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Bulgaria

The priority of the previous government was to create conditions to attract foreign capital investments. The current Bulgarian government continues a policy which was created to make Bulgaria as an attractive country for investors. The primary regulations were low taxes – 10% CIT, 10% PIT, and 20% VAT. Taxes linear PIT and CIT are the lowest in European Union, which implemented since 2008. Investment support capabilities defined in the Act to support the project which, depending on the size of the investment and destination, provides mechanisms such as short-time administrative support, relief for the acquisition of property rights and limited property rights, financial support for vocational training, infrastructure support, and others. The membership of Bulgaria in the European Union has a decisive influence on the trade policy and market openness of the country.[1]

Block of centrist-right wing citizens for the development of Bulgaria (GERB) won in accelerated parliamentary elections, held on 5th October. However, the party led by former PM Boyko Borisov hasn’t obtained the majority of votes and will have to work with other parties in a highly heterogeneous parliament to former a government coalition. The new government will face the challenge of going away from the country’s worst banking crisis for almost two decades. Although the country has the political instability over the past two years, it’s expected that the economy will grow by 1.6% in 2014 and 2.2% in 2015.

According to the earliest data, Bulgaria’s GDP has increased in the second quarter of 2014 by 0.5%, compared to the first quarter of 2014 and gross added value grew by 0.6%.According to the earliest data for the second quarter of 2014, total consumption decreased by 0.4%, compared to the previous quarter and gross fixed asset increased by 0.8%, export of goods and services grew by 2.0% but import of goods and services dropped by 1.2%.According to the seasonally adjusted data, in the second quarter of 2014 GDP growth was 1.8%, compared to the same quarter of 2013. In the second quarter of 2014, gross added value increased by 2.3%, compared with the same quarter of previous year. In relation to GDP, which measured from the final result, a positive contribution to the economic growth was public consumption that increased by 2.3% and gross fixed assets which increased by 3.9%. Exports and imports of goods and services recorded an increase by 3.4% and 3.9%, compared to the same period of the last year.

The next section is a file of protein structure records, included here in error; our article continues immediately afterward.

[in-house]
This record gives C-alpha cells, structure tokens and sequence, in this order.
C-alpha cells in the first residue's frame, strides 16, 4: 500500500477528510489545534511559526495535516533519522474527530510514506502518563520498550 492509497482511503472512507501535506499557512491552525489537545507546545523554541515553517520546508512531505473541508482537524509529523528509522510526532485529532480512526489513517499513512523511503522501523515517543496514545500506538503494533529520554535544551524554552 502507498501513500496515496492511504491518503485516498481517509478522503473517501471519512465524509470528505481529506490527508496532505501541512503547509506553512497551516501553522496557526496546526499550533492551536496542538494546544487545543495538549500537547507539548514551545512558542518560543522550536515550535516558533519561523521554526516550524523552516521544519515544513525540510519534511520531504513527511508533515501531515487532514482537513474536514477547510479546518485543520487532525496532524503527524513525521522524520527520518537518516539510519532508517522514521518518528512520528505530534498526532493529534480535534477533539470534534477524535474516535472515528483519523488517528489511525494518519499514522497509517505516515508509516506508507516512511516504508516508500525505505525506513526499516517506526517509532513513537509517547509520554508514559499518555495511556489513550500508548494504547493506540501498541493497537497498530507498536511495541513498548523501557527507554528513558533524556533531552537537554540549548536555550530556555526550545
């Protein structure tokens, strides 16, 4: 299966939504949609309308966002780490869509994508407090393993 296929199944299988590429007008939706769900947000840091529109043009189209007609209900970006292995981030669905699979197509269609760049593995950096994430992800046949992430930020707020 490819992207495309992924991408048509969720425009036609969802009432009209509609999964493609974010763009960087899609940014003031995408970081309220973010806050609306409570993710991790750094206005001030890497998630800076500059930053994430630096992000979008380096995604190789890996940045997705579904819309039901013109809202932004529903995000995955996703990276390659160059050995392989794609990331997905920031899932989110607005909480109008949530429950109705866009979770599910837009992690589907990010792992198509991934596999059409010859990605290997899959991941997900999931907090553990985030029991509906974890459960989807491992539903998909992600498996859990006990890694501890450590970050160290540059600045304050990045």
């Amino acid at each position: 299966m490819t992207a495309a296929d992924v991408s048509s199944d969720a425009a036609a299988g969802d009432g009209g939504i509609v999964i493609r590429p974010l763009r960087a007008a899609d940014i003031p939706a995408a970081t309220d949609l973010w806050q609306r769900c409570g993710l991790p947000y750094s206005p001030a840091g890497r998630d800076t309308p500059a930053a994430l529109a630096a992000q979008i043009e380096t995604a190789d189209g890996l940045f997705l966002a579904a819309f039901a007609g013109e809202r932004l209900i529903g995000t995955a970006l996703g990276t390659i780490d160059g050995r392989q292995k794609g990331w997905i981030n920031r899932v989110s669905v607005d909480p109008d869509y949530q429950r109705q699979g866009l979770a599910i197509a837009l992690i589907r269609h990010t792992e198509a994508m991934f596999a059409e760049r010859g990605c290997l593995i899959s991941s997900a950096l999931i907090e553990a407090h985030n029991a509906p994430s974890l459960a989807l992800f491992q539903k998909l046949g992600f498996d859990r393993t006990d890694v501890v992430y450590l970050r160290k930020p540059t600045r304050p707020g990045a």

According to the data of the Bulgarian National Bank, accumulated value of foreign investments in Bulgaria amounted to 38157.2 million euro at the end of 2013. In the context of foreign direct investments in Bulgaria, marketing investments and transactions related to real estate (7718.2 million euro) have the biggest share which followed by investments in the processing industry (6614.2 million euro), investments in financial intermediation (6330.1 million euro) significant investments have been made in the sphere of trade (5470,1 million euro) and transport services storage and communication (4235,0 million euro).

According to the preliminary Bulgarian National Bank, which will be subject to verification yet, in 2013, influence of the FDI to Bulgaria was at the level of 1092.4 million euro (2.7% of GDP RB) which represents 102% of the funds attracted in 2012, during which foreign direct investments amounted to 1070,3 million euro. For comparison it should be noted that the FDI in Bulgaria in 2008 was 67272.8 million euro, in 2007 – 9051.8 million euro, 2006 – 6221,6 million euro. As you can see, there was a multiple drop compared to the average results from the years before the crisis.

According to the preliminary data of the National Bank of Bulgaria, the cumulative value while Bulgarian investments abroad were 1653.0 million euro at the end of 2013.

The World Bank has confirmed its forecast that the economy of Bulgaria will rise by 1.7% in 2014. According to the expectations of the institution in 2015, the pace of growth of the Bulgarian economy will grow by 2.4% and in 2016 – 2.8%. Based on the forecasts of the International Monetary Fund (IMF), the current growth of the Bulgarian economy will reach 1.6% and 1.7%.

According to the European Commission forecasts, the GDP growth will reach 1.7% and 2% in 2014 and 2015, respectively. Risk for the future development of the GDP growth in Bulgaria is also an unstable political situation, resulting with the second parliamentary elections in less than 1.5 years’ period as well as the effects of the turmoil in the banking sector, which took place in June 2013. There was then a temporary destabilization of the Bulgarian banking system as well. This was the result of spreading information about the insolvency of two leading banks of Bulgaria (Corporate Commercial Bank and First Investment Bank) and caused the withdrawal of deposits from these banks.

Interventions of the Central Bank, the launch of a line of credit from the European Commission (BGN 3.3 billion), the provision of international institutions (European Commission, IMF) on the stability of the Bulgarian financial system and the solid foundations of the economy saved the situation in the markets. Instability in the Bulgarian banking sector, which has apparently been mastered by the determined action of the monetary authorities and international institutions, showed that the country's banking system is very sensitive to threats.[2]


[1] Polish Republic Embassy in Sofia, Department of Trade and Investment Promotion

[2] Polish National Bank, The economic situation in the countries of Central and Eastern Europe, 2014